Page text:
A small group of first-year students in the Faculty of Arts & Science is learning more about what academic work means — and just what kind of place a university really is.
For the 30 undergraduates taking Felan Parker’s First-Year Foundations seminar How to Study Video Games, the course is more than just an introduction to the relatively new field of digital game studies. It’s also an opportunity for students to forge meaningful relationships with each other and their instructor — while getting to know the wider world of the University.
How to study video games
“I try not to downplay the fact that a course on video games seems odd,” says Parker, an assistant professor of Book & Media Studies at St. Michael’s College and a scholar of media industries and culture specializing in games, digital media and film.
“The first thing we talk about in class is, ‘Why should we even bother?’”
While there are a number of ways to justify studying video games — they’re a multi-billion-dollar industry, they’re a unique art form with distinct aesthetic features — Parker says that “games matter because they’re bound up in our larger social, cultural and economic systems, including other media industries.”
“People study games in all kinds of different contexts and with different methodologies,” says Parker. “But my work in particular is grounded in a humanities-driven understanding of the relationship between art and society. I want students to think about ideas that are beyond the game itself.”
Such ideas include how games interact with social and political ideologies, how constructs like race and gender are represented, how advances in technology influence games and gaming cultures, and how the game production industry — including its labour and economic models — works.
“A lot of my students come from non-humanities disciplines,” says Parker. “So, I hope to give them some new perspectives. Let's not think of code or software as just static things, but let’s consider larger social questions.”
While being a video game player is not a requirement for the course, many of Parker’s students are active gamers who are curious about incorporating their personal interests into an academic setting.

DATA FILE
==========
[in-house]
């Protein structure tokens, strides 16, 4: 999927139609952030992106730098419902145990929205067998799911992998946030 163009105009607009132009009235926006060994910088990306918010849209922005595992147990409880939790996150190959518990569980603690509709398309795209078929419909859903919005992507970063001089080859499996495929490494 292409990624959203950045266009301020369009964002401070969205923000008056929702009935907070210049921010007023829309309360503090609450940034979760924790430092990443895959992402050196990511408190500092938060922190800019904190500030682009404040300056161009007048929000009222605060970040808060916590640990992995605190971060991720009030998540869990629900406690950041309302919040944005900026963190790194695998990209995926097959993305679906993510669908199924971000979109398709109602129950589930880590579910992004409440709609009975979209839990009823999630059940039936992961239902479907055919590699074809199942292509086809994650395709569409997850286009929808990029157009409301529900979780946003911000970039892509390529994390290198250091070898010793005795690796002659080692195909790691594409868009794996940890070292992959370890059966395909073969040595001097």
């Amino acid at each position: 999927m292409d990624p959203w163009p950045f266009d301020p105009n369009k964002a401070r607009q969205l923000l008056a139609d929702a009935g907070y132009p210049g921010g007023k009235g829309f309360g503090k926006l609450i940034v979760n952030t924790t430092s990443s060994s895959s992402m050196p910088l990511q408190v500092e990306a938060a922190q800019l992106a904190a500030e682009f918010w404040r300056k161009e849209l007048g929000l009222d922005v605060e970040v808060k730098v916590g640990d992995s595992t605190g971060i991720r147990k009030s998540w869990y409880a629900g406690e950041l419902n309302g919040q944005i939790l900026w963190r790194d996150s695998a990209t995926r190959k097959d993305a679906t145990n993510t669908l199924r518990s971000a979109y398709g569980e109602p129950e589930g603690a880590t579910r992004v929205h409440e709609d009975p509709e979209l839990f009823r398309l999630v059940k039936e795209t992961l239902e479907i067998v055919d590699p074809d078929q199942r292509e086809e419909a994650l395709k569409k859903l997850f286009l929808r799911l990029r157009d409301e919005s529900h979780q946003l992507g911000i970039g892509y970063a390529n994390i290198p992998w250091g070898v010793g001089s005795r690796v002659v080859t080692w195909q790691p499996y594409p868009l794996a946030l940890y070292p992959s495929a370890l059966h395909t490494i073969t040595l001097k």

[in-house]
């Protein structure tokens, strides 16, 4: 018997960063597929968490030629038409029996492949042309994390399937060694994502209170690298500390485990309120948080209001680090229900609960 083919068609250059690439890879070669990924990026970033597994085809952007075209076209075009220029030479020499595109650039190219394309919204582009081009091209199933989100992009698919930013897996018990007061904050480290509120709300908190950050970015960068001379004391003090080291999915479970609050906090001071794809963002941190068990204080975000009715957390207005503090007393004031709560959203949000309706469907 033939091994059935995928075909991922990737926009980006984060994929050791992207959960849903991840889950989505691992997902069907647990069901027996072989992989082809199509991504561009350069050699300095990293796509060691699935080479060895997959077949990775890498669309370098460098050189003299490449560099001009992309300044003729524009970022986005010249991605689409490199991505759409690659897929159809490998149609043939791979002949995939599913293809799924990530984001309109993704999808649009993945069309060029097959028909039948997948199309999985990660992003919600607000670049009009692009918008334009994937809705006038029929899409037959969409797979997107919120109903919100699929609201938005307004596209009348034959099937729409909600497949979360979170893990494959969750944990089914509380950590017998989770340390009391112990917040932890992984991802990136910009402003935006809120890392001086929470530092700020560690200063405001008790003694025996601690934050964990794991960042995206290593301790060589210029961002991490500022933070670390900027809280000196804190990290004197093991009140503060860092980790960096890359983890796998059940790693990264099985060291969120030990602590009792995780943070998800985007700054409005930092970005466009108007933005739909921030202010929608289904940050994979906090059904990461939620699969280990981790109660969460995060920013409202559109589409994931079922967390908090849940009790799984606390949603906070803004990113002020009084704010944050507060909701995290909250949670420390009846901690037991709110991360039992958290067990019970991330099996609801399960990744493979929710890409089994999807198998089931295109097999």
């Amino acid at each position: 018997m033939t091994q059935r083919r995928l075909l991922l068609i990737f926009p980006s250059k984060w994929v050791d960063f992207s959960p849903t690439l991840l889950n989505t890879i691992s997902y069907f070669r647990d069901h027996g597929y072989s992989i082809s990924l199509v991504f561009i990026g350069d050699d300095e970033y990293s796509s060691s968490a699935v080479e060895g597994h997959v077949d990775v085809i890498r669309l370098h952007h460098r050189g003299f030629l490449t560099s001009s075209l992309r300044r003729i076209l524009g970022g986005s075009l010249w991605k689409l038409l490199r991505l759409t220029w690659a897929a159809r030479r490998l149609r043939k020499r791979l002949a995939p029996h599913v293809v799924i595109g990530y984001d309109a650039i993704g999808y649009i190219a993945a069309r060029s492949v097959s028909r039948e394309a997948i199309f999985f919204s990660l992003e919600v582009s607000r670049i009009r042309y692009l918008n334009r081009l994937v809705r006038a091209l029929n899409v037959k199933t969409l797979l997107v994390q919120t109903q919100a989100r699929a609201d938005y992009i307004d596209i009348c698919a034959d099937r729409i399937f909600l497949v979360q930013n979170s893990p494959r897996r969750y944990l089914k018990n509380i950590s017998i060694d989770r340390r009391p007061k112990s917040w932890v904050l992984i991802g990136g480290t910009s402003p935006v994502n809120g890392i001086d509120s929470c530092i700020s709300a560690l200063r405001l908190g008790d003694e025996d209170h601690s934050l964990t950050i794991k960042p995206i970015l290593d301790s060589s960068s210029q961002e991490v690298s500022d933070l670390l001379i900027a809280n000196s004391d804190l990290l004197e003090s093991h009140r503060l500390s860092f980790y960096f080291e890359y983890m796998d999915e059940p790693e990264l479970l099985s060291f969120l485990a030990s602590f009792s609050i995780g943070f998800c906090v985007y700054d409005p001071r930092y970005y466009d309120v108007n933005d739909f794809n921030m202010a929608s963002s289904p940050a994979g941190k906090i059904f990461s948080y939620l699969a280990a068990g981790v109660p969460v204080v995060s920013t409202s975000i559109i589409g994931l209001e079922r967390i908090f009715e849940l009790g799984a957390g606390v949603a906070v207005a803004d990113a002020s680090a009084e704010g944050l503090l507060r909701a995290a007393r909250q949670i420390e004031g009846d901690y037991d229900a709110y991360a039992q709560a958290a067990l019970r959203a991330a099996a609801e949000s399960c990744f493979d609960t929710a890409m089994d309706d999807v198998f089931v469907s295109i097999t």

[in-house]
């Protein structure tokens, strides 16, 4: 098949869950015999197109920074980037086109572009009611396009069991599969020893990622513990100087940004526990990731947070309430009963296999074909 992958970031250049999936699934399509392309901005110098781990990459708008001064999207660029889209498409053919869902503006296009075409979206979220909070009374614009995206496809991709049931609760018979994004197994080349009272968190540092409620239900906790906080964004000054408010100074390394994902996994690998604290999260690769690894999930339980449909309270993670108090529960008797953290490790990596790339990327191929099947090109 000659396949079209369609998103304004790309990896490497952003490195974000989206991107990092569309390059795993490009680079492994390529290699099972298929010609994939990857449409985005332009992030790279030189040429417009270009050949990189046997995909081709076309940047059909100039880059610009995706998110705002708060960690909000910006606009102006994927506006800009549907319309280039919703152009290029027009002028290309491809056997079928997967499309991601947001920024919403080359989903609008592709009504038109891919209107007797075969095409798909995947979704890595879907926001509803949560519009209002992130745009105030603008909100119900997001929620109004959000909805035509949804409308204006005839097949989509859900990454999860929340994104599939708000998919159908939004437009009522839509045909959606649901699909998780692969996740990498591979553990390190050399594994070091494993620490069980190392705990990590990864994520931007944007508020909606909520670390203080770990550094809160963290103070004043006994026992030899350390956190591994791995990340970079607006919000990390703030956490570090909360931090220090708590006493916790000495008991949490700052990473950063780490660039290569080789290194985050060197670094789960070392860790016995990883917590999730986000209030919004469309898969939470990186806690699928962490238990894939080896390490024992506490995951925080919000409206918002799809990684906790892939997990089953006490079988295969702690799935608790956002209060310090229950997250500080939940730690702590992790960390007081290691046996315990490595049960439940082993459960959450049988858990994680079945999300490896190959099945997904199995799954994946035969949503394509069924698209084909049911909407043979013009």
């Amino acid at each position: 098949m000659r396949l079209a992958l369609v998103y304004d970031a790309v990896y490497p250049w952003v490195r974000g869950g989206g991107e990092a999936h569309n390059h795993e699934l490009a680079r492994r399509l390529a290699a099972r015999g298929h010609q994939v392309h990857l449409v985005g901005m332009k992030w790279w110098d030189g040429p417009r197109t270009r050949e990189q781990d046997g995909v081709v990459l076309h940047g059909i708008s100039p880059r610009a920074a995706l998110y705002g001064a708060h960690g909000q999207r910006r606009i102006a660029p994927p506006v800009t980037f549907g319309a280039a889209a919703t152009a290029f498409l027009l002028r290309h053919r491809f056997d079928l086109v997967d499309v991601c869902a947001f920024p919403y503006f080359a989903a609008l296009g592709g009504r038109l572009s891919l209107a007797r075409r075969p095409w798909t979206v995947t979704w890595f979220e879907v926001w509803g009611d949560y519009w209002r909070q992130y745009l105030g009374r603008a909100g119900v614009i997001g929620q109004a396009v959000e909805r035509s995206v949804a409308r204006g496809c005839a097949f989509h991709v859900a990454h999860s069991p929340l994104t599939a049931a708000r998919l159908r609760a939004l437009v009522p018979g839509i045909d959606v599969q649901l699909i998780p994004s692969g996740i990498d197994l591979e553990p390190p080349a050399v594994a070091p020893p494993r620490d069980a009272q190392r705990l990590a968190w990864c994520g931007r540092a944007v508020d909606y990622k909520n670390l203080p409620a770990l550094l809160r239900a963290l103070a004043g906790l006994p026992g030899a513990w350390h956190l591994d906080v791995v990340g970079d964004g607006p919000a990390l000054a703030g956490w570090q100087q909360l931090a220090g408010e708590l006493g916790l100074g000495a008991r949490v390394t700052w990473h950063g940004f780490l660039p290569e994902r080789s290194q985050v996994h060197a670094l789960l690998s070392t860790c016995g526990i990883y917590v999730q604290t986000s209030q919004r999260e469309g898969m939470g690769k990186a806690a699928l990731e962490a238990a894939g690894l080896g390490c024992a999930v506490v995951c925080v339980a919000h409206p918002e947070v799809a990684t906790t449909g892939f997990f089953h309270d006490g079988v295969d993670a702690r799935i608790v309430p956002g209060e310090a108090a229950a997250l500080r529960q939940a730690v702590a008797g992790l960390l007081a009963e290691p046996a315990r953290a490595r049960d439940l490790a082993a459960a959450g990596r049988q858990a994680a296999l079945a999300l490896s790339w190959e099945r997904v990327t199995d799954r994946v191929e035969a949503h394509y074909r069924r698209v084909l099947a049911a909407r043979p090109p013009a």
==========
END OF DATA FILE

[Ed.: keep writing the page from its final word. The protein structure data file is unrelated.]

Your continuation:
“This course is unique compared to many other traditional electives,” says Teagan Smith, a first-year life sciences student and a member of University College. “It’s been terrific to study a personal hobby of mine academically, while also pursuing my degree in an entirely different field.”
Justin Sadakhom, a first-year computer science student and a member of New College, is equally enthusiastic. “Back in high school, my English teacher told us how large universities like U of T have courses for nearly any subject. I didn't believe him until I found this course!”
Gamifying the first-year experience
Parker’s students are not only new to studying video games, they’re also new to the university experience itself.
And Parker encourages their engagement with U of T by offering bonus marks for the completion of “campus side-quests” — visiting a writing centre, trying out new study spaces, attending workshops or lectures, or using the interlibrary loan system. In video games, the term “side quest” refers small tasks a player can perform that are unrelated to the main story or goal of a game.
“Teaching first year students is an opportunity to share my approach to academia,” says Parker. “I hope I can help them understand what to expect from a university. These small courses are a great introduction to basic academic skills — writing, research, citation — which will be useful to students no matter their field.”
The value of a small class and Parker’s supportive approach to transitioning into university is not lost on his students.
“The small class experience is amazing,” says Sadakhom. “The transition from high school to massive lecture halls in university can be disorienting, especially for people living in a new city or even country. So, this class is a really great opportunity to actually interact with my peers and my teacher.”
“I grew up loving video games,” he says. “I went into film studies in my undergraduate degree, and this was around the time that people like Roger Ebert were saying they didn’t think video games could ever be art. And those arguments do not hold water. So, there was this aggressive backlash to try to legitimize games.”
But rather than trying to disprove the naysayers, Parker’s PhD dissertation focused on which cultural products we value and why — and the social and material stakes of this debate.
“Whether we’re talking about film or comic books or TV or games — debates about art and culture are actually about bigger questions of how we value things. What kinds of games are elevated as legitimate art? And what kinds of games are set aside?”
As game studies continues to grow and diversify, Parker has no shortage of material to share with his class. He has even invited a local game developer to discuss game design practice and the Toronto game-making scene with his students.
The interdisciplinarity and evolution of game studies is “so fascinating and a cool thing to be part of,” says Parker. And his enthusiasm in the classroom is contagious.
“You can love games and subject them to rigorous critique at the same time,” he says. “In fact, you should.”